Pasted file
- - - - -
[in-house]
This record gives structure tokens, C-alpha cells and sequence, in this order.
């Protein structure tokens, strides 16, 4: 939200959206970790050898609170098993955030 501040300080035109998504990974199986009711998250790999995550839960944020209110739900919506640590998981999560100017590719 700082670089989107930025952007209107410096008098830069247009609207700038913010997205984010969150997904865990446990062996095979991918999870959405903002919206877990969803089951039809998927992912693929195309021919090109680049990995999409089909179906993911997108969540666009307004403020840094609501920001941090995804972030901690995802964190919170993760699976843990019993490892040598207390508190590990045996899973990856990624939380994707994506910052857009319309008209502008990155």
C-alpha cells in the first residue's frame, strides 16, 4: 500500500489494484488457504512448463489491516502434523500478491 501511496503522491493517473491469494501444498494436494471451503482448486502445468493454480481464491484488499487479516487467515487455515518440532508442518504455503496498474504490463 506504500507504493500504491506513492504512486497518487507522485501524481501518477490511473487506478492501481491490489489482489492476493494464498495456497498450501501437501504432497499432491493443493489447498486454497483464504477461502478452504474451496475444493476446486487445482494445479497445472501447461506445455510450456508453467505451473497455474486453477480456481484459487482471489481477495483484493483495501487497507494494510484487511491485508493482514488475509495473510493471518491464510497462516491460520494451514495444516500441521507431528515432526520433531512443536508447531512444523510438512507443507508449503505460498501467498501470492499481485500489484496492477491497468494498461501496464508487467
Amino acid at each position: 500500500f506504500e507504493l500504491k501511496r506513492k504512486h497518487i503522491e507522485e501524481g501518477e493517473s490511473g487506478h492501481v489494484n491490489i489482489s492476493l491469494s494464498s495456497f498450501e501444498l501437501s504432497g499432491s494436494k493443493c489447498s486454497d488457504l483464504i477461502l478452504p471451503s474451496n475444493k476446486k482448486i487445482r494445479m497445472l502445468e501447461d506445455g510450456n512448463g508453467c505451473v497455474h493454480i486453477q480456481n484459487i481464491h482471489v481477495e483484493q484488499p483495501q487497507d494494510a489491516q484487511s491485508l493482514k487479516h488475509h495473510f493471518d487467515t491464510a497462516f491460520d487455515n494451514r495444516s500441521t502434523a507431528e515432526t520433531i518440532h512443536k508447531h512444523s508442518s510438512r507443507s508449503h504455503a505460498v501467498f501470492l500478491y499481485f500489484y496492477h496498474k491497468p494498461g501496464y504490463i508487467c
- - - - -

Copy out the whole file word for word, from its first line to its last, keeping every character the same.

[in-house]
This record gives structure tokens, C-alpha cells and sequence, in this order.
């Protein structure tokens, strides 16, 4: 939200959206970790050898609170098993955030 501040300080035109998504990974199986009711998250790999995550839960944020209110739900919506640590998981999560100017590719 700082670089989107930025952007209107410096008098830069247009609207700038913010997205984010969150997904865990446990062996095979991918999870959405903002919206877990969803089951039809998927992912693929195309021919090109680049990995999409089909179906993911997108969540666009307004403020840094609501920001941090995804972030901690995802964190919170993760699976843990019993490892040598207390508190590990045996899973990856990624939380994707994506910052857009319309008209502008990155």
C-alpha cells in the first residue's frame, strides 16, 4: 500500500489494484488457504512448463489491516502434523500478491 501511496503522491493517473491469494501444498494436494471451503482448486502445468493454480481464491484488499487479516487467515487455515518440532508442518504455503496498474504490463 506504500507504493500504491506513492504512486497518487507522485501524481501518477490511473487506478492501481491490489489482489492476493494464498495456497498450501501437501504432497499432491493443493489447498486454497483464504477461502478452504474451496475444493476446486487445482494445479497445472501447461506445455510450456508453467505451473497455474486453477480456481484459487482471489481477495483484493483495501487497507494494510484487511491485508493482514488475509495473510493471518491464510497462516491460520494451514495444516500441521507431528515432526520433531512443536508447531512444523510438512507443507508449503505460498501467498501470492499481485500489484496492477491497468494498461501496464508487467
Amino acid at each position: 500500500f506504500e507504493l500504491k501511496r506513492k504512486h497518487i503522491e507522485e501524481g501518477e493517473s490511473g487506478h492501481v489494484n491490489i489482489s492476493l491469494s494464498s495456497f498450501e501444498l501437501s504432497g499432491s494436494k493443493c489447498s486454497d488457504l483464504i477461502l478452504p471451503s474451496n475444493k476446486k482448486i487445482r494445479m497445472l502445468e501447461d506445455g510450456n512448463g508453467c505451473v497455474h493454480i486453477q480456481n484459487i481464491h482471489v481477495e483484493q484488499p483495501q487497507d494494510a489491516q484487511s491485508l493482514k487479516h488475509h495473510f493471518d487467515t491464510a497462516f491460520d487455515n494451514r495444516s500441521t502434523a507431528e515432526t520433531i518440532h512443536k508447531h512444523s508442518s510438512r507443507s508449503h504455503a505460498v501467498f501470492l500478491y499481485f500489484y496492477h496498474k491497468p494498461g501496464y504490463i508487467c